More than half of sarcomas develop in your leg or arm, so the first sign is usually a painless lump that can be felt under the skin. The lump may have grown over a period of weeks or months. Because soft-tissue sarcoma starts in soft, flexible tissues that a growing tumor can easily push aside, a tumor can grow large before it causes symptoms.

For sarcomas that develop elsewhere, such as in the abdomen, you may experience pain or symptoms caused by a blockage in your stomach or intestines. If symptoms of the sarcoma are present, they can include:

  • A new lump or swelling
  • A lump that is growing and may or may not be painful
  • Abdominal pain that worsens over time
  • Pain or soreness as the tumor presses on nerves and muscles
  • Feeling of fullness
  • Trouble breathing

These symptoms may be caused by a problem other than cancer. It is important that we assess your symptoms to figure out what is causing them.

Diagnosis

We have a number of ways to help diagnose soft-tissue sarcoma. We start by asking about your medical history. Questions may include whether you have any risk factors and how long you have experienced symptoms. We perform a physical exam to check for lumps and other possible signs of cancer. We may then use various tests to diagnose the disease:

  • Biopsy. We remove a small amount of tissue from the tumor. A sample may be extracted using a needle through the skin, or we may remove all or part of the tumor during a surgical procedure. We examine the tissue under the microscope to determine whether the tumor is benign or malignant and the exact type.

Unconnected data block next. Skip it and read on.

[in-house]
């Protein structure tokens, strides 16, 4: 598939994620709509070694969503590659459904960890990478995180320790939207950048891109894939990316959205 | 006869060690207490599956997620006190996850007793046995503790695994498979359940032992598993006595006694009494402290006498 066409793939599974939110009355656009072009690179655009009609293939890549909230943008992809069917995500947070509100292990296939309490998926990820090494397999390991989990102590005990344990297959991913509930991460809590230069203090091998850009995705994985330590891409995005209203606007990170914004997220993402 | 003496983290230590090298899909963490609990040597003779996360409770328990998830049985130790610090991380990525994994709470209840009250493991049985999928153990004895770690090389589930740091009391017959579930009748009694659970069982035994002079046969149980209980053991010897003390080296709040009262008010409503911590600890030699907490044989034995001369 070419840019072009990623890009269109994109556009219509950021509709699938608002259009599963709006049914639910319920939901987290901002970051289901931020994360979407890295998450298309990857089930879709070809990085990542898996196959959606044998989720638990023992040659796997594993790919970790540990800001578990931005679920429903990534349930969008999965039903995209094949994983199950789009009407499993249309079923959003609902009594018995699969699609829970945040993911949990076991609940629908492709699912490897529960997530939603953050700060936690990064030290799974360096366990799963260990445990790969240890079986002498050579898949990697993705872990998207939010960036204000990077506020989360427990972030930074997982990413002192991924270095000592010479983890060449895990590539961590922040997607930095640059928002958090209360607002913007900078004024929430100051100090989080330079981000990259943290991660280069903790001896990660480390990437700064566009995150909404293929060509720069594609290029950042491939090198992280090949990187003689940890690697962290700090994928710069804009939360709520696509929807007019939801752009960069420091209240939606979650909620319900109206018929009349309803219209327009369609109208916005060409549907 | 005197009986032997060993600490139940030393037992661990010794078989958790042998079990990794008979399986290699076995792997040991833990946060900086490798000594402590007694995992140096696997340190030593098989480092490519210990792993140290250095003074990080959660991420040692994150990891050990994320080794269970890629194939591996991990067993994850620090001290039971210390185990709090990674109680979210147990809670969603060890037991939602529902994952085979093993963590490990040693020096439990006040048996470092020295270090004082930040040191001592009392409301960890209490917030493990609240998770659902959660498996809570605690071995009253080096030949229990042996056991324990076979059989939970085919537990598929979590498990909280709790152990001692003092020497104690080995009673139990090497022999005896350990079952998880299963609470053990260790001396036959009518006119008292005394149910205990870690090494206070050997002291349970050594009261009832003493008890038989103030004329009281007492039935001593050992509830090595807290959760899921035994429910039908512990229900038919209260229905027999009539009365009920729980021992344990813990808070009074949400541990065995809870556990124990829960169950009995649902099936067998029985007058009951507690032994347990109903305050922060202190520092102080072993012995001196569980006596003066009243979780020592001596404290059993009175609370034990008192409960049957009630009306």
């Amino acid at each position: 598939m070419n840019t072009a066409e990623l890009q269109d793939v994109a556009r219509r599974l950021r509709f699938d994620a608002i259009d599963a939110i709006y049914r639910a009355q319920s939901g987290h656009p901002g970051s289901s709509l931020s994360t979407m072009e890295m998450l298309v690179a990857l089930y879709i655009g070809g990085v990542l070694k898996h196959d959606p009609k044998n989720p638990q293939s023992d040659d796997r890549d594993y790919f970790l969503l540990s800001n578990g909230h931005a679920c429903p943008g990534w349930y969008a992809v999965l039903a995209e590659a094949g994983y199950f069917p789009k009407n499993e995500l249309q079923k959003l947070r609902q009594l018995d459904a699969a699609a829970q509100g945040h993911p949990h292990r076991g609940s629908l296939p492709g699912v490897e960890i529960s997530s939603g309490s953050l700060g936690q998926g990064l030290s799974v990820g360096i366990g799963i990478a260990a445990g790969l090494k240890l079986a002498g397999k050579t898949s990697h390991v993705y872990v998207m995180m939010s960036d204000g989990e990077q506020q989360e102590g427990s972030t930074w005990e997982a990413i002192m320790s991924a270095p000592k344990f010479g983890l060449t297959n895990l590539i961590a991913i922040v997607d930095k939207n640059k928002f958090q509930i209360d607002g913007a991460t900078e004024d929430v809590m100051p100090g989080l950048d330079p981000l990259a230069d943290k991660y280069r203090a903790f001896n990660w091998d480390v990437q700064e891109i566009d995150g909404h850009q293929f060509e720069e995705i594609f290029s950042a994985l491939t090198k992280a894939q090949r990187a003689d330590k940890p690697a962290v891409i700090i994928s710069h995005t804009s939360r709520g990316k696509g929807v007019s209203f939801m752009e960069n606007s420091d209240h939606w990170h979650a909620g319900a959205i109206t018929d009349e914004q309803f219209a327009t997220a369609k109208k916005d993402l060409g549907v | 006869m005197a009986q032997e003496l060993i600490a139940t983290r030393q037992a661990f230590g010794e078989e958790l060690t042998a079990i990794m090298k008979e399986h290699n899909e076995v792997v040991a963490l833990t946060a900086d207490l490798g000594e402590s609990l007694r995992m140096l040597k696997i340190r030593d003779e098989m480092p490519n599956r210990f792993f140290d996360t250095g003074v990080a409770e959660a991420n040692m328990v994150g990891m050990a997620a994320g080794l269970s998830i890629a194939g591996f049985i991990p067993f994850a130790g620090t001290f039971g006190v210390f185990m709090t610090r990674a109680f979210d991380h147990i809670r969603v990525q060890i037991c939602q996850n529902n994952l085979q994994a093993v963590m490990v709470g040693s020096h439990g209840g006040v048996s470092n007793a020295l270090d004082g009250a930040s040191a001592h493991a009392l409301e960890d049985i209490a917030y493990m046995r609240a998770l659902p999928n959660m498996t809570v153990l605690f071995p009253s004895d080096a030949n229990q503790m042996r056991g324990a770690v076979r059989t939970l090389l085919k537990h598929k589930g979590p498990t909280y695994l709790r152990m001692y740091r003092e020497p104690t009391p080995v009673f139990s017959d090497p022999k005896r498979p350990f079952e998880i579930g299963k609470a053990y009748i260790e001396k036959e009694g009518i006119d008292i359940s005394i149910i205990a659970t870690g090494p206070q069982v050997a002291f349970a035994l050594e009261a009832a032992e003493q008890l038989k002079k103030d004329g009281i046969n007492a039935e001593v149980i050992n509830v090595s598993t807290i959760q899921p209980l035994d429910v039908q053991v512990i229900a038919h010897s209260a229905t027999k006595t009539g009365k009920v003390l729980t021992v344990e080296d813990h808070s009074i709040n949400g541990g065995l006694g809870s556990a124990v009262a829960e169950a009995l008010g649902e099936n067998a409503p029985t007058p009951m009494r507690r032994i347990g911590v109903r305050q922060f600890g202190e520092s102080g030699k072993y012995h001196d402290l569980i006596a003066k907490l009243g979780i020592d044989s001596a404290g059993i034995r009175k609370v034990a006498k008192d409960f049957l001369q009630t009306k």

• Ultrasound. An ultrasound can show a tumor by using sound waves to create a picture of internal organs and structures.
  • Computed tomography (CT) scan. During a CT scan, a machine rotates around you to take many pictures of your body. These detailed images can provide specific information about the size, shape, and location of the cancer.
  • Magnetic resonance imaging (MRI). Radio waves and strong magnets help create very detailed pictures that show the extent of the cancer.
  • PET/CT scan: A radioactive tracer agent is injected into the bloodstream. The tracer may be absorbed by the primary tumor and at any metastatic sites of cancer spread throughout the whole body.
  • Bone scan. Sometimes another nuclear medicine procedures, known as a bone scan, is utilized to evaluate for spread to the bones or skeleton.

Other tests may be done to determine whether the cancer has spread to your lungs or other parts of your body.